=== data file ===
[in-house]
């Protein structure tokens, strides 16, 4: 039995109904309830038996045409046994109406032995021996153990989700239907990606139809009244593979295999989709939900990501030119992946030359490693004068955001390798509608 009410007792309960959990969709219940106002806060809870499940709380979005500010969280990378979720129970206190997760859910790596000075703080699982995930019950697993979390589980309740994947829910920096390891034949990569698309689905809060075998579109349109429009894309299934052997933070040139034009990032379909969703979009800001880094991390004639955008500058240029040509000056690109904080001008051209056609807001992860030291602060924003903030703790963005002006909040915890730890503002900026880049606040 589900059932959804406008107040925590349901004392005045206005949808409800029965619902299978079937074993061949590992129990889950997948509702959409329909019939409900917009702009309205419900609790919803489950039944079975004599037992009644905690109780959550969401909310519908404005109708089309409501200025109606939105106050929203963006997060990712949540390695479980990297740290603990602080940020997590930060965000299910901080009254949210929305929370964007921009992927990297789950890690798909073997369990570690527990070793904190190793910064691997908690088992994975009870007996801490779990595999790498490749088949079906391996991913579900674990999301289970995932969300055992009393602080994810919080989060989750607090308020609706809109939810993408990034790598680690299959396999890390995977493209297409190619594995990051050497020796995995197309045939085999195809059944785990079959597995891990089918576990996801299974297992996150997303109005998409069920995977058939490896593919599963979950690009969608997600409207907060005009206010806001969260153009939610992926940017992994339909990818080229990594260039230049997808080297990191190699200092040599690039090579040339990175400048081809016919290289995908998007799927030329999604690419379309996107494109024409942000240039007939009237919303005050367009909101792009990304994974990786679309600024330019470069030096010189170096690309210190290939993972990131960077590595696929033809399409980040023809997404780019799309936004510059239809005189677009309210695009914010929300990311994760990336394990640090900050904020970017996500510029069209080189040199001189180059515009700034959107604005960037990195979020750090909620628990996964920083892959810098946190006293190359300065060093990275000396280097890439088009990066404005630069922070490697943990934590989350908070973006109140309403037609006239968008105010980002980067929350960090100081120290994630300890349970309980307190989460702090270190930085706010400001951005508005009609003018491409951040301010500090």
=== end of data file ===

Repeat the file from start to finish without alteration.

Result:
[in-house]
């Protein structure tokens, strides 16, 4: 039995109904309830038996045409046994109406032995021996153990989700239907990606139809009244593979295999989709939900990501030119992946030359490693004068955001390798509608 009410007792309960959990969709219940106002806060809870499940709380979005500010969280990378979720129970206190997760859910790596000075703080699982995930019950697993979390589980309740994947829910920096390891034949990569698309689905809060075998579109349109429009894309299934052997933070040139034009990032379909969703979009800001880094991390004639955008500058240029040509000056690109904080001008051209056609807001992860030291602060924003903030703790963005002006909040915890730890503002900026880049606040 589900059932959804406008107040925590349901004392005045206005949808409800029965619902299978079937074993061949590992129990889950997948509702959409329909019939409900917009702009309205419900609790919803489950039944079975004599037992009644905690109780959550969401909310519908404005109708089309409501200025109606939105106050929203963006997060990712949540390695479980990297740290603990602080940020997590930060965000299910901080009254949210929305929370964007921009992927990297789950890690798909073997369990570690527990070793904190190793910064691997908690088992994975009870007996801490779990595999790498490749088949079906391996991913579900674990999301289970995932969300055992009393602080994810919080989060989750607090308020609706809109939810993408990034790598680690299959396999890390995977493209297409190619594995990051050497020796995995197309045939085999195809059944785990079959597995891990089918576990996801299974297992996150997303109005998409069920995977058939490896593919599963979950690009969608997600409207907060005009206010806001969260153009939610992926940017992994339909990818080229990594260039230049997808080297990191190699200092040599690039090579040339990175400048081809016919290289995908998007799927030329999604690419379309996107494109024409942000240039007939009237919303005050367009909101792009990304994974990786679309600024330019470069030096010189170096690309210190290939993972990131960077590595696929033809399409980040023809997404780019799309936004510059239809005189677009309210695009914010929300990311994760990336394990640090900050904020970017996500510029069209080189040199001189180059515009700034959107604005960037990195979020750090909620628990996964920083892959810098946190006293190359300065060093990275000396280097890439088009990066404005630069922070490697943990934590989350908070973006109140309403037609006239968008105010980002980067929350960090100081120290994630300890349970309980307190989460702090270190930085706010400001951005508005009609003018491409951040301010500090």